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Likewise, the CEOs of almost every major bank – from Jamie Dimon to Jane Fraser – have openly, long and often, dismissed the US economy and predicted a recession. But recessions often bring higher default rates on their loans, driving up wages. If these banks were really afraid of default, these banks would surely have already written off their loans.

Lyndon B Johnson in 1968.
Lyndon B Johnson served from 1963 to 1969.
Hippies in San Francisco in 1967.
When political, cultural and economic fears are overwhelming, even small positive things provide strength.

They didn’t. As I noted in this column on December 13, US loan growth reached 11.8% year-over-year, up from the end of 2021 by 4.0%, indicating monthly growth not associated with an impending recession. Ditto for global credit growth, which has grown every month since March.

Are you scratching your head? Look at what banks do, not what they say. What they say is emotion. What they do is true.

And the Fed is hiking? Everyone thinks they are killing the economy. Usually, they do. But every time they raised rates this year, loan growth increased rapidly. Why? Because the profit of borrowing money from banks in the future increases now with the increase in prices. And when you borrow, the borrower spends. They don’t dwell on it. Historically, bank borrowing costs have often been in line with overnight bank borrowing costs controlled by the Fed. Not now, as I noted here on Dec. 13.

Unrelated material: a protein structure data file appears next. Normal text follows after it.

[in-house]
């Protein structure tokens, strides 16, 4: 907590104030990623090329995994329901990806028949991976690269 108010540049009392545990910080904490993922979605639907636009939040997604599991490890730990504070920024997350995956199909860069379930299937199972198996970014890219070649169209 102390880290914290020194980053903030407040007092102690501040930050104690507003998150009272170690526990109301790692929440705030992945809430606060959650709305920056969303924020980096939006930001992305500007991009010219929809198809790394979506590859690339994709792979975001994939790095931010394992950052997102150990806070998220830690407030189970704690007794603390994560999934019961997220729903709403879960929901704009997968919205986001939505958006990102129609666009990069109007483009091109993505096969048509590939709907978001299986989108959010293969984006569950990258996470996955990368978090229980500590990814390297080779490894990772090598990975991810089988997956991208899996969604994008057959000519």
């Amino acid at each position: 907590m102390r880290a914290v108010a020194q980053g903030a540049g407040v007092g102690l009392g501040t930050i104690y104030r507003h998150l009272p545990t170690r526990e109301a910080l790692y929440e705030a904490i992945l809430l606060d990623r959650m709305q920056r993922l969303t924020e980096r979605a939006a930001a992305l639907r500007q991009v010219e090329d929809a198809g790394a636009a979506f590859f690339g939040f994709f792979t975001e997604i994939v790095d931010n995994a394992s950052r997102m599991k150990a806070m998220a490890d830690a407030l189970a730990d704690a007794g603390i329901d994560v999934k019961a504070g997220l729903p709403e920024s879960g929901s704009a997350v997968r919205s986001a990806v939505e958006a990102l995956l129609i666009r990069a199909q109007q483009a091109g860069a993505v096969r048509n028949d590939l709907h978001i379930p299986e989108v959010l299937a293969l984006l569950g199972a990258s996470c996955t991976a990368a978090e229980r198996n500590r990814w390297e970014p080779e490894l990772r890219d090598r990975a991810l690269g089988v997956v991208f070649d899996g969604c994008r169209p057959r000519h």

For that reason, today’s fears of an “inverted yield curve” – ​​3-month Treasury yields above the 10-year rate – are overblown. In September 1966, the Fed also inverted the yield curve. However most of the reversal came later, after the stocks were low, like this time. And no recession.

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San Francisco in 1967
Expect an amazing, 1967 bull market next year.. More, San Francisco in 1967
Corbis via Getty Images

Politics? Like 1966, 2022 was a midterm election year. As I explained in this column on November 16, the midterms create a rocket fuel market – an average of 18%-plus returns during the three years of US presidential terms. They were stronger, by an average of 28%, when the second year was absent, such as 2022 and 1966. Shares increased by 24 percent in 1967.

Unlike 1967, 2023 bond returns should go well, outpacing 2022 as the inflation risk of 2023 falls, as I noted in this column. Long-term interest rates will be worth that lower risk.

Regardless, I hear what you’re saying: 2022 has not been pretty. Infidelity sounds like a safe, comfortable bet. But maybe it does happen if people have been expecting the worst for long enough.

As we ring in the New Year, I would suggest that we prepare a surprise instead. I can’t promise another “Summer of Love” in 2023 when it comes to sex, drugs or rock ‘n’ roll. But I believe that the New Year will bring a strong stock market around the world.

Ken Fisher is the Founder and Executive Chairman of Fisher Investments, a four-time New York Times best-selling author, and a regular columnist in 17 countries worldwide.